Turkey should not interfere in France’s domestic affairs, the country’s Interior Minister Gerald Darmanin said on Tuesday, after Turkish President Tayyip Erdogan called for a boycott of French goods, in response to what he says is Paris’ “anti-Islam” agenda.
“It should shock each one of us that foreign powers are meddling with what is going on in France,” Darmanin told France Inter radio, Reuters reported.
“Turkey should not meddle with France’s domestic affairs,” he added.
Later in the day, French satirical magazine Charlie Hebdo published its Wednesday’s cover, depicting a caricature of Erdogan sitting in a white T-shirt and underpants and holding a canned drink, along with a woman wearing an Islamic hijab.
The publication added fuel to a row between Turkey and France, with the Turkish presidency vowing to take all legal and diplomatic steps needed in response to the caricature. Turkish media reported that prosecutors in the country had launched an investigation into Charlie Hebdo’s executives.
“Our people should have no doubt that all necessary legal and diplomatic steps will be taken against the caricature in question. Our battle against these rude, ill-intentioned and insulting steps will continue until the end with reason but determination,” the statement by Ankara reads.
Turkish Foreign Minister Mevlut Cavusoglu slammed the magazine’s mocking cover, writing in a Twitter post:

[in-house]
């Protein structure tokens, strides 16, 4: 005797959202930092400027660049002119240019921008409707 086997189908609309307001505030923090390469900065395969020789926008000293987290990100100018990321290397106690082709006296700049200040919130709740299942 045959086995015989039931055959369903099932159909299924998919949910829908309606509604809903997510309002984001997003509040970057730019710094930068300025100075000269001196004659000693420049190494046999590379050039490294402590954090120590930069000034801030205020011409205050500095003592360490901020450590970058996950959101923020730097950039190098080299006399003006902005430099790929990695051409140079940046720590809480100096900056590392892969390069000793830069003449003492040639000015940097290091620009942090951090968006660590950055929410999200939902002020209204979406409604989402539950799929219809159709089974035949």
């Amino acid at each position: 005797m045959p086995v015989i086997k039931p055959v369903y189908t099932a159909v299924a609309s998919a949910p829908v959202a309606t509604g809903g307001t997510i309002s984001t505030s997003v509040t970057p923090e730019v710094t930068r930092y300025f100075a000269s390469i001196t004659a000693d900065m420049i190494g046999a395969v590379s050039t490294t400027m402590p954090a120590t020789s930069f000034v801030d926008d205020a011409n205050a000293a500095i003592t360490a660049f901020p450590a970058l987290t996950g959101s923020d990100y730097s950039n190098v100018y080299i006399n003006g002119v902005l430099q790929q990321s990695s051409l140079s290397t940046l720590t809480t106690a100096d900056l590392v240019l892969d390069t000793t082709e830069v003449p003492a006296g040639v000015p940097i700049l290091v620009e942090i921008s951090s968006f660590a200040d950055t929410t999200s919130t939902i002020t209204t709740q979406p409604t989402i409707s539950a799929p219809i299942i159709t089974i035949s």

“Those who think their most sinister curses are humor, their despicable provocations a political message, and inciting hatred as freedom of expression will perish in the garbage of history. Insult is the weapon of the helpless! The voice of our President Ummah is the breath of the oppressed!”
En galiz küfürleri mizah, alçakça provokasyonları siyasi mesaj, nefreti körüklemeyi ifade özgürlüğü sananlar tarihin çöplüğünde yok olacaklar.
Hakaret acizlerin silahıdır!
Cumhurbaşkanımız Ümmetin sesi, mazlumun nefesidir!
— Mevlüt Çavuşoğlu (@MevlutCavusoglu) October 28, 2020
NATO members are at loggerheads over a number of issues, including the maritime rights in the Eastern Mediterranean, the situation in the war-torn Libya, Syria and now the escalating conflict between Armenia and Azerbaijan over Nagorno-Karabakh.
However, tensions between Paris and Ankara have alarmingly escalated after Macron pledged to fight radical Islamism, a decision that was reiterated after the murder of Samuel Paty, a history teacher who was beheaded by a Moscow-born Chechen refugee for showing cartoons of prophet Mohammed during a class on freedom of speech.
Over the weekend, the Turkish President made a personal attack on Macron, suggesting that he get a mental check-up, due to his “problem with Islam,” prompting France to recall its ambassador from Turkey for consultations.
“What’s Macron’s problem with Islam? What is his problem with Muslims?,” Erdogan said in a televised in the central Anatolian city of Kayseri.“He needs mental checks,” he added.